Extending the scope of protection

With regard to whether the post-grant amendment of method of treatment claims to Swiss-style claims would extend the scope of the protection of the patent, the Court considered a Swiss-style claim to be a purpose-limited process claim and discussed what would constitute infringement of the granted method of treatment claims and the proposed amended Swiss-style claims. Applying the statutory provisions on infringement as set out in sections 66(1)(b) and (c) of the Singapore Patents Act, the Court determined that:

(i) The defendant will infringe the granted claims (i.e. method of treatment claims) under section 66(1)(b) if he offers or provides treatment of pain in Singapore by administering a therapeutically effective amount of the disclosed compound.

(ii) In contrast, the defendant will infringe the amended claims (i.e. the Swiss-style claims) under section 66(1)(b) if he uses the disclosed compound in a process to manufacture the medicament for treating pain. He will also be infringing the amended Swiss-style claims under section 66(1)(c) if he disposes, uses, or imports a product obtained directly from the manufacturing process.

The Court therefore determined that the granted method of treatment claims and the amended Swiss-style claims target different activities. Specifically, the amended Swiss-style claims covered the making of the compound for administration, while the granted method of treatment claims covered only the act of administration of the compound. The proposed amendments therefore were considered to extend the scope of protection conferred by the Warner-Lambert patent. It was further decided that the use of the compound in the manufacture of a medicament did not fall within the scope of administration of a compound in a treatment. The proposed amendments were therefore disallowed as they extended the scope of the granted patent.

Undue delay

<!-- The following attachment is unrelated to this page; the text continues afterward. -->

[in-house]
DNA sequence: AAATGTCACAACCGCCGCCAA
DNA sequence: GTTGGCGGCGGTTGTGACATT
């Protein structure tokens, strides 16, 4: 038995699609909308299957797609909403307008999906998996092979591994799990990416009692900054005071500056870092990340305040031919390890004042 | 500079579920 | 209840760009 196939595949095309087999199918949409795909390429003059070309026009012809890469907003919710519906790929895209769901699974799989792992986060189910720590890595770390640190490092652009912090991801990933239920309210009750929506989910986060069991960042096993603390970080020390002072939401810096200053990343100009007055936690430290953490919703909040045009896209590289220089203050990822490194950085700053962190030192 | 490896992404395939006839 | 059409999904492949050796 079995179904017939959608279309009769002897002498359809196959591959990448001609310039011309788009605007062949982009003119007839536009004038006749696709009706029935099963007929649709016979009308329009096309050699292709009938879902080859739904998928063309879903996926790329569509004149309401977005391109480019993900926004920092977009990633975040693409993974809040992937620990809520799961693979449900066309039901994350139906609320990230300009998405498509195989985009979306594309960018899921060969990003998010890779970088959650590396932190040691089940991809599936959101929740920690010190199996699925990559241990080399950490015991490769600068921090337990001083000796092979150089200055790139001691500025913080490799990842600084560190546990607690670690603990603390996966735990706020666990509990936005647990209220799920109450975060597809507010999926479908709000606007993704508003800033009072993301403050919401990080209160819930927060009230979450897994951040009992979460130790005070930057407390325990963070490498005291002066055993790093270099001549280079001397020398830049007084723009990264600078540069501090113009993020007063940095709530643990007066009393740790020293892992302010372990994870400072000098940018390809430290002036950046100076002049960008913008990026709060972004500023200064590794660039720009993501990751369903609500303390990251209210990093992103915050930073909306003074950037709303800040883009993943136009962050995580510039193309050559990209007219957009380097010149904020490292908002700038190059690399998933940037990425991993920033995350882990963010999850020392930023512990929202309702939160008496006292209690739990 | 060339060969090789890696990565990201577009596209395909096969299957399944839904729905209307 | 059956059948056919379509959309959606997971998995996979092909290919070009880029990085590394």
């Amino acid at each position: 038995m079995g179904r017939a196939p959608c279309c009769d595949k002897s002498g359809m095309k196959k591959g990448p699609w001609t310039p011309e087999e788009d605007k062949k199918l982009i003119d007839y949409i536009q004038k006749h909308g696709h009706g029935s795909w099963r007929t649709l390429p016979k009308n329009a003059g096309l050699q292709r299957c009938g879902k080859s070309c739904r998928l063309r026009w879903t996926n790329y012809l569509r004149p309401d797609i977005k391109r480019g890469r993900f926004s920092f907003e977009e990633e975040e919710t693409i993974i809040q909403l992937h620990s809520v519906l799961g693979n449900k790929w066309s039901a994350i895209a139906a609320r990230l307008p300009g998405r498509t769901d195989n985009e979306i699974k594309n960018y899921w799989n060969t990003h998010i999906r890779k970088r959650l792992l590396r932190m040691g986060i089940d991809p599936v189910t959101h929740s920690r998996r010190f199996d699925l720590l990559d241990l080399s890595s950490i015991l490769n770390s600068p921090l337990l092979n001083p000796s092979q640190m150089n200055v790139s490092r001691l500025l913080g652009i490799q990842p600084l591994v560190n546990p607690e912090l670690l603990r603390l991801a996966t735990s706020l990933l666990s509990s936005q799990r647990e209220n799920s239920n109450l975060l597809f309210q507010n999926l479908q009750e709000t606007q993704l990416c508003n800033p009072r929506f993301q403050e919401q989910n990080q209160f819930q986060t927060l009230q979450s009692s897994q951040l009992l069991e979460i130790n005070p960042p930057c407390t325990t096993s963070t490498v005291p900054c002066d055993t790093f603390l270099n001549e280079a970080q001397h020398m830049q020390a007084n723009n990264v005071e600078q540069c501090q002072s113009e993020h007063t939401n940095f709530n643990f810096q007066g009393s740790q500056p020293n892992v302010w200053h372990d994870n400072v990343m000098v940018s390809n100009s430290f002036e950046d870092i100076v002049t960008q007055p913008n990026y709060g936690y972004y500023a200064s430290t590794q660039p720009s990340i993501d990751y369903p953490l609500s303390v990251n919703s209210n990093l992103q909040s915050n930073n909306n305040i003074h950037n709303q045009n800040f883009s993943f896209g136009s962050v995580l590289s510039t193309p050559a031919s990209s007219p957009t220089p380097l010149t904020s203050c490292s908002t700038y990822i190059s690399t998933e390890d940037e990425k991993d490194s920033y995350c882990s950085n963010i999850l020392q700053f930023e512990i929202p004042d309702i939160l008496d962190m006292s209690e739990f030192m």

As a related issue, the Court further considered whether there was undue and unreasonable delay by Warner-Lambert in applying for the amendments. The Court concluded that there was an undue and unreasonable delay on Warner-Lambert’s part in requesting the amendments, since Warner-Lambert had been put on “sufficient notice” that its claims may be problematic, had ample opportunity to amend its patent both pre-grant and post-grant, and its inaction in this matter had not been adequately explained. The “sufficient notice” was in the form of the following:

a) The International Preliminary Examination Report (IPER) of the PCT application from which the Singapore patent was nationalized already noted that “claims directed to methods of treatment of the human or animal body by therapy might be found inadmissible in some patent systems”, which led Warner-Lambert to amend the original method of treatment claims in their corresponding European application to Swiss-style claims.

b) Warner-Lambert had already applied to amend some of its Singapore patents pre-grant from method of treatment claims to Swiss-style claims many years prior to commencement of the dispute, from as early as 2005. Thus, Warner-Lambert was aware or ought to have been aware as early as 2005 that the granted claims were not capable of industrial application.